Scrum teams have several ways to track project status. One is that at the end of the Sprint, the team must have potentially shippable code. Having teams give demonstrations to the Product Owner of the new features at the end of each Sprint is a great way to encourage this goal. At the end of the Sprint, the software is potentially ready to be shipped or not. This kind of binary status, common in agile development processes, tends to be more meaningful to Product Owners than the perennial "we are 85% complete."
|Figure 4. Ideal Sprint Burndown Chart: In an ideal Sprint, the burndown chart shows steady progress.|
Another way Scrum teams can measure progress is with burndown charts. These are charts in which the amount of work left to be done in a Sprint is updated on a daily basis and made available to the entire team. If at the beginning of the Sprint there are 200 hours of work to be done, on day 2 the chart is updated to indicate how much work (as estimated by the developers working on each task) is still left.
As tasks are completed—coded and tested—the number of hours left to be done decreases. When no tasks are completed, the number of hours left to be done stays the same from one day to another. Figure 4 shows an example of a Sprint burndown chart in which everything went perfectly. Every day of the Sprint the team completed 20 hours and finished everything on time.
|Figure 5. Troubled Burndown Chart: This Sprint burndown chart shows a Sprint where things did not go as planned.|
On the other hand, Figure 5
shows an example in which the team ran into some difficulties on day 3 (the number of hours left remained almost the same as the day before) and these difficulties continued on days 4 and 5. Perhaps some of the items were harder to implement than the team had anticipated, or a teammate got sick.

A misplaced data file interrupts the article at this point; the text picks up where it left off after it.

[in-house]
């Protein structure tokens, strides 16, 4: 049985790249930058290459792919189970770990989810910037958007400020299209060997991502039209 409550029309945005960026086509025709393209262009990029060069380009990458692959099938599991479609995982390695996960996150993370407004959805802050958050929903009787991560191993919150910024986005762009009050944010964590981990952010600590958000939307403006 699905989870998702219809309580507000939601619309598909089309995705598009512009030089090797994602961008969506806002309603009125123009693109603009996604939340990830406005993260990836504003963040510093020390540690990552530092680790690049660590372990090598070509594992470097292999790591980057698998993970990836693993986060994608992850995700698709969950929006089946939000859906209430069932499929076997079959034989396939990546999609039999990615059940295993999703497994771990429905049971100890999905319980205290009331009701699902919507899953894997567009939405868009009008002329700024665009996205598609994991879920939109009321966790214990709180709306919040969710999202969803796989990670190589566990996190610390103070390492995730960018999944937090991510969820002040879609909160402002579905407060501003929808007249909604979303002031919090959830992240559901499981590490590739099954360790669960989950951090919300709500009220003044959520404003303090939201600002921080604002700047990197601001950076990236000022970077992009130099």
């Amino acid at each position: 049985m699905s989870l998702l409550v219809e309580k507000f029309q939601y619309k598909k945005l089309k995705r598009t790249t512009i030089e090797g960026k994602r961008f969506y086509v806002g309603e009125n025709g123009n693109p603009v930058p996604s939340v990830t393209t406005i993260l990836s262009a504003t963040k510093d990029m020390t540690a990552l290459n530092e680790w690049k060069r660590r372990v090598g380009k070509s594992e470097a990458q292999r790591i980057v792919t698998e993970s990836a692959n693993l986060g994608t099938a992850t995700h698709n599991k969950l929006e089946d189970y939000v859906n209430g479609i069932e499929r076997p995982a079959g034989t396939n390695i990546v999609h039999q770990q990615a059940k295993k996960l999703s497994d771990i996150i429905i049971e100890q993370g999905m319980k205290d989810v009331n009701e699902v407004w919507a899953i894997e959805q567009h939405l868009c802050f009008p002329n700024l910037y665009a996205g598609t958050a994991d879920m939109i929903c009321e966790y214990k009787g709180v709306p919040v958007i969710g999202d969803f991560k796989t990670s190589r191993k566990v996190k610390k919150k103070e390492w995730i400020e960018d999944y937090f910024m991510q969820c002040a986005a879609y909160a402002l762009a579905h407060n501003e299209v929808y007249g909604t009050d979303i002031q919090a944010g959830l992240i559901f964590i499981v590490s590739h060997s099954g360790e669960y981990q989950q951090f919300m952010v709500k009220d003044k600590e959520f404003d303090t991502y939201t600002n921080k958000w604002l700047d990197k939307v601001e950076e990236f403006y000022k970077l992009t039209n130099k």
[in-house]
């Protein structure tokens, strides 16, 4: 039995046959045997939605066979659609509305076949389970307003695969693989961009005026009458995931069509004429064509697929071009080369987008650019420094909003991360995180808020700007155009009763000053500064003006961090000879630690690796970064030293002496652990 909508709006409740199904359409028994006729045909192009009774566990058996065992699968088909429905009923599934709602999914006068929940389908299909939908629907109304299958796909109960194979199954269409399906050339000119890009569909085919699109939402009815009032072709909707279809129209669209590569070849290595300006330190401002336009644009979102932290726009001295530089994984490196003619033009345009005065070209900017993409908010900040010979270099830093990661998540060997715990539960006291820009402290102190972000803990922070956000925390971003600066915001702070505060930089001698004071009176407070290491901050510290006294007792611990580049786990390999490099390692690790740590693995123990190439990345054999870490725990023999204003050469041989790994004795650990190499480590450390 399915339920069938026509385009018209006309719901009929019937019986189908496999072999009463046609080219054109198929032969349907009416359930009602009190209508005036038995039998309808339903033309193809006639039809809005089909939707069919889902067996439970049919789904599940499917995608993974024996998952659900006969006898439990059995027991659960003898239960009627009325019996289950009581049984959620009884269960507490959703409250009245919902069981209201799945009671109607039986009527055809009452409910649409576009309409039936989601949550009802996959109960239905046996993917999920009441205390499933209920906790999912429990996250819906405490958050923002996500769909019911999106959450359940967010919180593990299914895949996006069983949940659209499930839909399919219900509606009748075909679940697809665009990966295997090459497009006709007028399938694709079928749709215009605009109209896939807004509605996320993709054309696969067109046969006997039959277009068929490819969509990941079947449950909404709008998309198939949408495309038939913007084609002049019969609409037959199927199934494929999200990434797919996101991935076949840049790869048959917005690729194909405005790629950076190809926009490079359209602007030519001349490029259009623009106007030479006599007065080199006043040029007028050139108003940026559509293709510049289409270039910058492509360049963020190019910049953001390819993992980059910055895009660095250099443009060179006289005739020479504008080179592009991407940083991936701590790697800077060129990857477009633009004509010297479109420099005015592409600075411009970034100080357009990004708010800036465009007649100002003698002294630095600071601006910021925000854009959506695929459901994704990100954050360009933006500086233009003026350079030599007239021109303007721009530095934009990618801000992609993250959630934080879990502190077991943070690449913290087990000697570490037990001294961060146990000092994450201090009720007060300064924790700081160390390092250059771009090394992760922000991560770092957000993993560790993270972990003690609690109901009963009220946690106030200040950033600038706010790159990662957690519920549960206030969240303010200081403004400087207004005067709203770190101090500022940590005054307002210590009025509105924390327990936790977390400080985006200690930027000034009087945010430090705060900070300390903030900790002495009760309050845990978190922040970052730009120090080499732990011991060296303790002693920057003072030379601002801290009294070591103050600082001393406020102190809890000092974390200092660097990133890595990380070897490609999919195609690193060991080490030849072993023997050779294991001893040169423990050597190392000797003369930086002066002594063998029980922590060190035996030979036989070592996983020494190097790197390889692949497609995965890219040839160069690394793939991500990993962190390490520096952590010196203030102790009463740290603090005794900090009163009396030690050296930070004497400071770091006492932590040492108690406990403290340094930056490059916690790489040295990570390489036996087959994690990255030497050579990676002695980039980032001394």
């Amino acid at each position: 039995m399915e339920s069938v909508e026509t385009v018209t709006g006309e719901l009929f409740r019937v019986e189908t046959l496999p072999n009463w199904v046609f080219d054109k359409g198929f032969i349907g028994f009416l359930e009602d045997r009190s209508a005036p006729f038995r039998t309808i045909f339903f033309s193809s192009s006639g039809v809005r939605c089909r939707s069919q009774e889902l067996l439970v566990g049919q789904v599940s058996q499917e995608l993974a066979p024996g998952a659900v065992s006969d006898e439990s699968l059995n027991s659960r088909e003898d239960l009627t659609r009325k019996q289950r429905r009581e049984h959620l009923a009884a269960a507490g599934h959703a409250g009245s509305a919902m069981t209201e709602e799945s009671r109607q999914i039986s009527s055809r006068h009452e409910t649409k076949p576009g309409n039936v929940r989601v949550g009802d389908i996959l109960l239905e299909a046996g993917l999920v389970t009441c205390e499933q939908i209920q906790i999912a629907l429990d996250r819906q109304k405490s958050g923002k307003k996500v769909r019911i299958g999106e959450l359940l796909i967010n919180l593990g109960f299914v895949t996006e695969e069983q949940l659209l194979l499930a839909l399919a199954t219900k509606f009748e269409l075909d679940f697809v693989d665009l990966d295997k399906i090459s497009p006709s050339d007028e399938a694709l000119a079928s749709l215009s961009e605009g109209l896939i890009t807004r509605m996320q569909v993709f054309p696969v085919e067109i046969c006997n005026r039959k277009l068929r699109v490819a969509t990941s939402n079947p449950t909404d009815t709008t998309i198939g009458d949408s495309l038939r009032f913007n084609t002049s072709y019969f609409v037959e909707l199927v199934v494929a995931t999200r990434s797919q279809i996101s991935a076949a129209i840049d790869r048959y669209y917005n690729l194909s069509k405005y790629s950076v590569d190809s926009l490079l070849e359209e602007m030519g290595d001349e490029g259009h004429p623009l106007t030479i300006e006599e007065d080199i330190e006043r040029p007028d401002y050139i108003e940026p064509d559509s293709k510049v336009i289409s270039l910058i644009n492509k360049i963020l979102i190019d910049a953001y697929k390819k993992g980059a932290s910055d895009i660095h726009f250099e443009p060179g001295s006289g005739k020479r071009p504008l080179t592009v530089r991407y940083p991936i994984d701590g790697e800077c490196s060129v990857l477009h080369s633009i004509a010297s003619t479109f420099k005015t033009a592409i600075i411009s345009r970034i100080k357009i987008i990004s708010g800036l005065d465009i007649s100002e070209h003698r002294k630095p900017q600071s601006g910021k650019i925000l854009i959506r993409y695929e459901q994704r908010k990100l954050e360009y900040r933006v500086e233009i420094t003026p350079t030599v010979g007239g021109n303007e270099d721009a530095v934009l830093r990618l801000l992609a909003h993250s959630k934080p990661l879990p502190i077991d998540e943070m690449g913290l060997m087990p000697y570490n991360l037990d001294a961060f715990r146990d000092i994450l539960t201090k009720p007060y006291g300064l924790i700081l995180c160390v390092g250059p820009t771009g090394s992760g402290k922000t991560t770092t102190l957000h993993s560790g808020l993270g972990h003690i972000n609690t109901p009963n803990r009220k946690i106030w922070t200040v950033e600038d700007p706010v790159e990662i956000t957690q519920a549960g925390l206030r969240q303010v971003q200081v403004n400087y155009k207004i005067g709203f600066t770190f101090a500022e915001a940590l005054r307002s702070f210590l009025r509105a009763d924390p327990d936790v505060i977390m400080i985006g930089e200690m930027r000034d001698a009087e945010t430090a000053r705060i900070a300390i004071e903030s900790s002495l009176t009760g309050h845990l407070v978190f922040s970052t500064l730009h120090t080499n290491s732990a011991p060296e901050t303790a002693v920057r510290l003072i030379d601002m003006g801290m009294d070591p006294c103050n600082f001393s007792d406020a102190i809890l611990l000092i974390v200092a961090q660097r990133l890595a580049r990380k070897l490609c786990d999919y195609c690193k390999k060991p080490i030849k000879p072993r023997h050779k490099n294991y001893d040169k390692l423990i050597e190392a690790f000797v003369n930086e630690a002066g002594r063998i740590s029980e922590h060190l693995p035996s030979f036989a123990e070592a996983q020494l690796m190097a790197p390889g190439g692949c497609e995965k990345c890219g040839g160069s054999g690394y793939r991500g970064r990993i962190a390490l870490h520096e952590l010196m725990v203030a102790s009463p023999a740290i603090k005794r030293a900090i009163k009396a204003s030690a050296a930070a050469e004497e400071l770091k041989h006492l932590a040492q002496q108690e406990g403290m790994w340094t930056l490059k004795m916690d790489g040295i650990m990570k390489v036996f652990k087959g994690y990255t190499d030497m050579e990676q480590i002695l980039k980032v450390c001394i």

Whatever the reason for the slowdown, by day 6 the team had taken some corrective actions (for example, removed a few items from the Sprint after talking to the Product Owner) so they could provide potentially shippable code on the items still achievable by the end of the Sprint.
Scrum is not a silver bullet. Even when using Scrum it is still possible (and likely) that things will go differently from what was planned every now and then. However, with frequent inspection and adaptation, the team detects these variations as soon as they happen, and adapts to its new environment. This ability to quickly adapt to a new environment is one of the key differences between empirical process controls (like Scrum) and defined process controls like the one used by traditional non-agile software development processes.
Perhaps the best tracking mechanism that takes place in Scrum teams is the constant feedback loop that Scrum provides. By having the entire team (Product Owner, developers, quality assurance, and ScrumMaster) collaborating throughout the duration of the Sprint, teams tend to know more about where they are, notice if they are falling behind, and act to solve such problems on a regular basis.
Getting Started with Scrum
At its core, Scrum is extremely simple; some might even say that it is just plain common sense. However, if you have never managed a project with Scrum, I recommend that you start small. As with most process change initiatives, success depends on people truly embracing the new paradigm. The ScrumMaster coaching role during the initial stages is crucial for teams who want to adopt Scrum and succeed with it. See the Scrum Resources sidebar for some good resources.
Scrum works very well with collocated teams of 5 to 10 members including the Product Owner, developers, quality assurance, analysts, and the ScrumMaster. You can scale it up to work with larger and distributed teams but I suggest that you start with a small collocated team.
Likewise, if you are using six-month iterations in your current development process, perhaps the concept of two-week Sprints would be too much of a shock for your organization. In that case, you might start with 30-day Sprints, see how those work for your team for a while, and then decide whether you need to do shorter iterations.
Scrum provides a framework for cross-functional self-organized teams to work together towards a common goal. The principles of visible progress and constant inspection provide transparency to teams and allow them to quickly adapt to changes in the environment. In today's fast-paced world of new technologies, changing requirements, and increased pressure to get to market, Scrum's practices can help you deliver working software, with the right features, more often to your customers.